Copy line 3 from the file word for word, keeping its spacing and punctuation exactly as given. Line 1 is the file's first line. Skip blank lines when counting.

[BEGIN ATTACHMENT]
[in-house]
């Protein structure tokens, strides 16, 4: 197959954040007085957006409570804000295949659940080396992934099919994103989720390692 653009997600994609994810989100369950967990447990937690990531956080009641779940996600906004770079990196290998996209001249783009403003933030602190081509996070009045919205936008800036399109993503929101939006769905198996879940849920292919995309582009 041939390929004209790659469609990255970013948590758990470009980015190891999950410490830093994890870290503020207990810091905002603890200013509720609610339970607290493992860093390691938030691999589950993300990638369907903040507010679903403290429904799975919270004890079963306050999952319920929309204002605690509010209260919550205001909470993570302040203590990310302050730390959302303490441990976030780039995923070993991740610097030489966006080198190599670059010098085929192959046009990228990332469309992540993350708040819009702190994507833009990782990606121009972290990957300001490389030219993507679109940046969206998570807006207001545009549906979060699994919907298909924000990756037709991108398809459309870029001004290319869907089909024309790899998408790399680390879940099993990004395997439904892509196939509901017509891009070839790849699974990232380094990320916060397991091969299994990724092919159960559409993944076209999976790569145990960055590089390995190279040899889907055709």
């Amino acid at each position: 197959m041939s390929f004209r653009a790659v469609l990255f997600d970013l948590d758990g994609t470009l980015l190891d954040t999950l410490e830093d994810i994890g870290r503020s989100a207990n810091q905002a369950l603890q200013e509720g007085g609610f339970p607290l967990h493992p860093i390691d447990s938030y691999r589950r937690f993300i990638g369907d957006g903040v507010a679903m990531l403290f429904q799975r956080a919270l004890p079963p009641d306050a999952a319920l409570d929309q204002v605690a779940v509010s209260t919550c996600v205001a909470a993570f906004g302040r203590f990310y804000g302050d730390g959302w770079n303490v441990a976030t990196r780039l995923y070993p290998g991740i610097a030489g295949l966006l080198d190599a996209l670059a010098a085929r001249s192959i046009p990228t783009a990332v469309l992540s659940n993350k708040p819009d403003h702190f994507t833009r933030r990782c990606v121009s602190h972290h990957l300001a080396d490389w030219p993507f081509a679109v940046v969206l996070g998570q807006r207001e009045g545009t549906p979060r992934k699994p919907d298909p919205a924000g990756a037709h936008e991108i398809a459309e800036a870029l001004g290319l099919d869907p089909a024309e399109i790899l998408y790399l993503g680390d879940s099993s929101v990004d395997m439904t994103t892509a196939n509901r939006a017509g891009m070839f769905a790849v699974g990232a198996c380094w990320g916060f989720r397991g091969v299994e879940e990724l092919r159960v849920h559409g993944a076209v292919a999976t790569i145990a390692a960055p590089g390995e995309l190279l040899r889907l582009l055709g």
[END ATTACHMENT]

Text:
């Amino acid at each position: 197959m041939s390929f004209r653009a790659v469609l990255f997600d970013l948590d758990g994609t470009l980015l190891d954040t999950l410490e830093d994810i994890g870290r503020s989100a207990n810091q905002a369950l603890q200013e509720g007085g609610f339970p607290l967990h493992p860093i390691d447990s938030y691999r589950r937690f993300i990638g369907d957006g903040v507010a679903m990531l403290f429904q799975r956080a919270l004890p079963p009641d306050a999952a319920l409570d929309q204002v605690a779940v509010s209260t919550c996600v205001a909470a993570f906004g302040r203590f990310y804000g302050d730390g959302w770079n303490v441990a976030t990196r780039l995923y070993p290998g991740i610097a030489g295949l966006l080198d190599a996209l670059a010098a085929r001249s192959i046009p990228t783009a990332v469309l992540s659940n993350k708040p819009d403003h702190f994507t833009r933030r990782c990606v121009s602190h972290h990957l300001a080396d490389w030219p993507f081509a679109v940046v969206l996070g998570q807006r207001e009045g545009t549906p979060r992934k699994p919907d298909p919205a924000g990756a037709h936008e991108i398809a459309e800036a870029l001004g290319l099919d869907p089909a024309e399109i790899l998408y790399l993503g680390d879940s099993s929101v990004d395997m439904t994103t892509a196939n509901r939006a017509g891009m070839f769905a790849v699974g990232a198996c380094w990320g916060f989720r397991g091969v299994e879940e990724l092919r159960v849920h559409g993944a076209v292919a999976t790569i145990a390692a960055p590089g390995e995309l190279l040899r889907l582009l055709g």